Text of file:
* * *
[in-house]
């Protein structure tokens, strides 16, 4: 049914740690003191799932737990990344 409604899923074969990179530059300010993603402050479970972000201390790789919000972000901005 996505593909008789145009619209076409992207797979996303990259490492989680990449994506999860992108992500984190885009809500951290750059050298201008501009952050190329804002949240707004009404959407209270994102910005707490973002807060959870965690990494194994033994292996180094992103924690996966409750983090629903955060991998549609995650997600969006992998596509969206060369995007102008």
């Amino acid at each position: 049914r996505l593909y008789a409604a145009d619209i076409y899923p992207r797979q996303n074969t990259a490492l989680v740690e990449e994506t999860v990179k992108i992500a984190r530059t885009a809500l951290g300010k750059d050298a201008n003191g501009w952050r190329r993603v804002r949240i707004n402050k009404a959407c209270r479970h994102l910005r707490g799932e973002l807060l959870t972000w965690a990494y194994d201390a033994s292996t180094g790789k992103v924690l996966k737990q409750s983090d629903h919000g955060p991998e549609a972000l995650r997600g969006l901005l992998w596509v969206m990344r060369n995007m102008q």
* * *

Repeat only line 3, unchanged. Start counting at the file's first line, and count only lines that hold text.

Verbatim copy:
């Amino acid at each position: 049914r996505l593909y008789a409604a145009d619209i076409y899923p992207r797979q996303n074969t990259a490492l989680v740690e990449e994506t999860v990179k992108i992500a984190r530059t885009a809500l951290g300010k750059d050298a201008n003191g501009w952050r190329r993603v804002r949240i707004n402050k009404a959407c209270r479970h994102l910005r707490g799932e973002l807060l959870t972000w965690a990494y194994d201390a033994s292996t180094g790789k992103v924690l996966k737990q409750s983090d629903h919000g955060p991998e549609a972000l995650r997600g969006l901005l992998w596509v969206m990344r060369n995007m102008q």